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Christchurch City Council set for public feedback

19 May 2006

Christchurch City Council set for public feedback on long-term plan

Next week, Christchurch city councillors begin considering feedback from the public about the long-term community plan, with about 430 individuals, groups and organisations wanting to be heard.

Some late submissions are still being processed, but the latest count shows the council has received about 1900 submissions on the draft plan, which must be finalised before the end of June. The submissions are online, at www.ccc.govt.nz/LTCCP/Draft/LtccpSubmissions/

“Of the total, more than 400 submitters have said they want to come in and speak,” says committee secretary Monique MacIntosh. “Of that 400, about 60 per cent are groups.

“To make sure everyone has an opportunity to speak, we hope submitters will understand that we need to work to a fairly strict timetable. Councillors have asked staff to let all submitters know that they will have read their written submissions; perhaps the best use of the time would be to quickly summarise their main points and be ready for questions from the councillors.”

These public hearings, which will be held in the Council Chambers on the ground floor of the Civic Offices on Tuam Street, will begin at 8am and run into the evening on most days. The expected hearings timetable is:

Thursday 25 May – morning council meeting, community boards, community issues (eg, grants, community halls and early learning centres).

Friday 26 May – Still to be decided, but it is expected that this day will also be used to hear submissions about community issues, including those from residents’ associations.
Saturday 27 May – Libraries.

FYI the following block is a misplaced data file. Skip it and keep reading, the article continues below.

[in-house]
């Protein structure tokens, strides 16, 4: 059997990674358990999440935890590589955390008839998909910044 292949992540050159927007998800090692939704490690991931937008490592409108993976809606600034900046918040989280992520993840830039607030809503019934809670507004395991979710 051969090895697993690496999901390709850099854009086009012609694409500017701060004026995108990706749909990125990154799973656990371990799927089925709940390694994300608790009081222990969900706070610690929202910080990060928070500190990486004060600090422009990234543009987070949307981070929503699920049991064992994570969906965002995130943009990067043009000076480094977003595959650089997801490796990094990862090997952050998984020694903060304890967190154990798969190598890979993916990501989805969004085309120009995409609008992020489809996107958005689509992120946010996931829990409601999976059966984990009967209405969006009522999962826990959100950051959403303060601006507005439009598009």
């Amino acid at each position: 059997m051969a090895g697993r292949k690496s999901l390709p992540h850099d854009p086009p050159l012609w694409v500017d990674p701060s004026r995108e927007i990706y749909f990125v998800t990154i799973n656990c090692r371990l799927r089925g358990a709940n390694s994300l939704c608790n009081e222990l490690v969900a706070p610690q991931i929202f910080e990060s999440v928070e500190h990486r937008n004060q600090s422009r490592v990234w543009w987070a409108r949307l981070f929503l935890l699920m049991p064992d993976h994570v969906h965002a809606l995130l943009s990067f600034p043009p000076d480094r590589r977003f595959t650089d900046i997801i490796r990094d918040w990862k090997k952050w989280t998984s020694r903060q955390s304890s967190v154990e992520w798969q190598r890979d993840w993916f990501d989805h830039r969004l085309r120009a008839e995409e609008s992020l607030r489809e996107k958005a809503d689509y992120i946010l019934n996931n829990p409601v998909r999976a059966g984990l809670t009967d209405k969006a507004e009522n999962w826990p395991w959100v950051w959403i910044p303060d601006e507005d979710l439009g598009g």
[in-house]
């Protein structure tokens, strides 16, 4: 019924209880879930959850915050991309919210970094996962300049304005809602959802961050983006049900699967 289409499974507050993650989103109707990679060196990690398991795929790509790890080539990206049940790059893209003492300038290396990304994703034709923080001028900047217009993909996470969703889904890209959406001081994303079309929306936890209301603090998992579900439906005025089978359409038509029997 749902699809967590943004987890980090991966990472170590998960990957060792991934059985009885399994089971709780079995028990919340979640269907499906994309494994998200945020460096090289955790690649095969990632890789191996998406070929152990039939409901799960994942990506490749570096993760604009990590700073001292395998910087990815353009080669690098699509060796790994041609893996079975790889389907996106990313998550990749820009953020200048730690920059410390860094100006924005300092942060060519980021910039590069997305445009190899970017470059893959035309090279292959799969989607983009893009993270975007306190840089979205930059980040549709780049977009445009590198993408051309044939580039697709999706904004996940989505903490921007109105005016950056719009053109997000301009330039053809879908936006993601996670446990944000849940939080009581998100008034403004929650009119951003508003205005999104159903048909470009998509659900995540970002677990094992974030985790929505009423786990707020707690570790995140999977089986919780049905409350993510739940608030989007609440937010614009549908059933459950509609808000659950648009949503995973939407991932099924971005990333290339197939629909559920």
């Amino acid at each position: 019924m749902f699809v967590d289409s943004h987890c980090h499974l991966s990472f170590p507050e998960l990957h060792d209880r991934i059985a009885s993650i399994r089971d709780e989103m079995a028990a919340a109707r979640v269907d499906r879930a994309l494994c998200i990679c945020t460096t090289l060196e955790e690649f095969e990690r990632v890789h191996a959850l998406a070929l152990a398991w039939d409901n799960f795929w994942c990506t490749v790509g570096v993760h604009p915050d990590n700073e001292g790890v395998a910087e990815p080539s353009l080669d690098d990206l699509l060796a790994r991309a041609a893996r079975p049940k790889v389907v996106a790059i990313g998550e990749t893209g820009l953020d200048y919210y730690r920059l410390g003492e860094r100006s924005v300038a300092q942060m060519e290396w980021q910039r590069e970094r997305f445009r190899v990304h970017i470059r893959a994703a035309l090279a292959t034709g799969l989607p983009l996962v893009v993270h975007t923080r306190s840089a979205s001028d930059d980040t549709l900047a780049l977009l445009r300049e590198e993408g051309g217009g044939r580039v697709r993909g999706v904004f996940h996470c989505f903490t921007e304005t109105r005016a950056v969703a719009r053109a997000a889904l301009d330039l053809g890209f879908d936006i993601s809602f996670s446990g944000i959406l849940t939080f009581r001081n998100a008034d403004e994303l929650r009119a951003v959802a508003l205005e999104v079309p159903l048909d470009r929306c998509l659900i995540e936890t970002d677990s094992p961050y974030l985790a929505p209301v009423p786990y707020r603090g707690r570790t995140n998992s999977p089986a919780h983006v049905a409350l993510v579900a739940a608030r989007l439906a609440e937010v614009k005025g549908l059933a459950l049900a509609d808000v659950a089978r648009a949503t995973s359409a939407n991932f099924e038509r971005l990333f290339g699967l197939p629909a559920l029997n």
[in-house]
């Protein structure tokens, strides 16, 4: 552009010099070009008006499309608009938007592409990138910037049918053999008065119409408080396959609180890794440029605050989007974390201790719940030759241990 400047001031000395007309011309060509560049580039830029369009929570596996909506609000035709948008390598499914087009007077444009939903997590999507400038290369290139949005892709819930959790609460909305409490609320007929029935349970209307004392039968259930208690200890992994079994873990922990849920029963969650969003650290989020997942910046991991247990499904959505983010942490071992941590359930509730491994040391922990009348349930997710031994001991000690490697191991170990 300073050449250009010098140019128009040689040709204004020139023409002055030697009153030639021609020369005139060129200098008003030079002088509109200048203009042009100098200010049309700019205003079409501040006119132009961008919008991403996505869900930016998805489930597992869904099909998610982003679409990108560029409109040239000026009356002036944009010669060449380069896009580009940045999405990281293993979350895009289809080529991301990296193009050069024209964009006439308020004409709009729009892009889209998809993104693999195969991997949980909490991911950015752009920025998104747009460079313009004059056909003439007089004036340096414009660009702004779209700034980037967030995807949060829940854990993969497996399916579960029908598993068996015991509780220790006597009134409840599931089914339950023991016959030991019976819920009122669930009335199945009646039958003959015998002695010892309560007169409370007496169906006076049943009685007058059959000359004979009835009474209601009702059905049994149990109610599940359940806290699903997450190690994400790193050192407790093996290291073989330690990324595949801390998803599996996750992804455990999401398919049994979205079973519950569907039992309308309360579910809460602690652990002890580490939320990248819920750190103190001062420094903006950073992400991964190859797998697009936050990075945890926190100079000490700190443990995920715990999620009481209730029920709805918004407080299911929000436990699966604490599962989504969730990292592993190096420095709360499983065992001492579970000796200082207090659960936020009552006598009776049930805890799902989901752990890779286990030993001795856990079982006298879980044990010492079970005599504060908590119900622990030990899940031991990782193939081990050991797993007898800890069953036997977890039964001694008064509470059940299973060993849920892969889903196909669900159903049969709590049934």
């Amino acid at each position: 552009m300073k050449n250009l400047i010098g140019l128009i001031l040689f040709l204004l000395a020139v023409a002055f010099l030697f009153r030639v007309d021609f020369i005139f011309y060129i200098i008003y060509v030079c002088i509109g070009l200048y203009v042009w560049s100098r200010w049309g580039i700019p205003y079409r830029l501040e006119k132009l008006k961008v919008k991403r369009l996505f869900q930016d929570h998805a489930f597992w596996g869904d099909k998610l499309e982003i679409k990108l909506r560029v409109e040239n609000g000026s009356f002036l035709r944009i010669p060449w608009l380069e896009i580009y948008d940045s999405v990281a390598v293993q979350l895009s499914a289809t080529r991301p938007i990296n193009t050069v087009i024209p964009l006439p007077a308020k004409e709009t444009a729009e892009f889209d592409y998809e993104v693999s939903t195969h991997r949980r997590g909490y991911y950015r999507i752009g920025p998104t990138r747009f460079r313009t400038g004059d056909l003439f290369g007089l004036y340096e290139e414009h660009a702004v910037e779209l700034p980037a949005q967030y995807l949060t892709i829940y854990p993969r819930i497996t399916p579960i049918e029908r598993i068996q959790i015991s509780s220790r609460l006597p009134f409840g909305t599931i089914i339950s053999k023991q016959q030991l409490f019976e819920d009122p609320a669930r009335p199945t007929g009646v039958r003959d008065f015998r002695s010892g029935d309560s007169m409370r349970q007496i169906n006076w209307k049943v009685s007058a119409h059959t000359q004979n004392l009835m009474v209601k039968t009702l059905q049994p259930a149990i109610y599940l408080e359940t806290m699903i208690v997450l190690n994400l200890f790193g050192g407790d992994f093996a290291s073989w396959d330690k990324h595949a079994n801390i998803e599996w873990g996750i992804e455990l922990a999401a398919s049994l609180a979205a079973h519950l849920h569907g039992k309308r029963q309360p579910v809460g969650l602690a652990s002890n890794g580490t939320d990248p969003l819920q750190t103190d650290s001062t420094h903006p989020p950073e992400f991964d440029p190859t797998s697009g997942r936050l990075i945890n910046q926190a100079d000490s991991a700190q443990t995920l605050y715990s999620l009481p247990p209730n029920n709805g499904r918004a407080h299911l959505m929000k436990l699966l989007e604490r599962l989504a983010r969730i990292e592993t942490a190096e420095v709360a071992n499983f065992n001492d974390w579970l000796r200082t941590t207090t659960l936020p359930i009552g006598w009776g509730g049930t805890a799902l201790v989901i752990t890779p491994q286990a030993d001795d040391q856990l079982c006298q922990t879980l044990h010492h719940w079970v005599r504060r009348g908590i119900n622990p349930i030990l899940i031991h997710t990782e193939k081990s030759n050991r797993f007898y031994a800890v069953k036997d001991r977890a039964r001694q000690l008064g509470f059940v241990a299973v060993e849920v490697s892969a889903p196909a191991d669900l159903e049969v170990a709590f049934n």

Monday 29 May-Friday 2 June – Topics for each of these five hearing days are still to be set, but will include those about leisure and sports programmes; streets and transport; green space and open space issues; the environment and ecology; art, culture and heritage; regulation and democracy; feedback from political groups; rates and council spending; issues relating to the former Banks Peninsula district; central city revitalisation; the council vision and future planning; and submissions from business groups.
Tuesday-Wednesday 6-7 June – Development Contributions Policy

The councillors have said they want to accommodate everyone who has indicated they wish to speak, and are prepared to hold hearings on 8 and 9 June if necessary. These days have been set aside for councillors to deliberate on what they have heard and if they are needed for submissions, the deliberations will be moved to 12 and 13 June. The completed 2006-16 community plan will be formally adopted on 30 June and comes into effect from 1 July.

The draft 2006-16 plan was released to the public at the end of March. In 2004, when the Council asked for community reaction to its first long-term community plan, about 320 submissions were received.

ENDS

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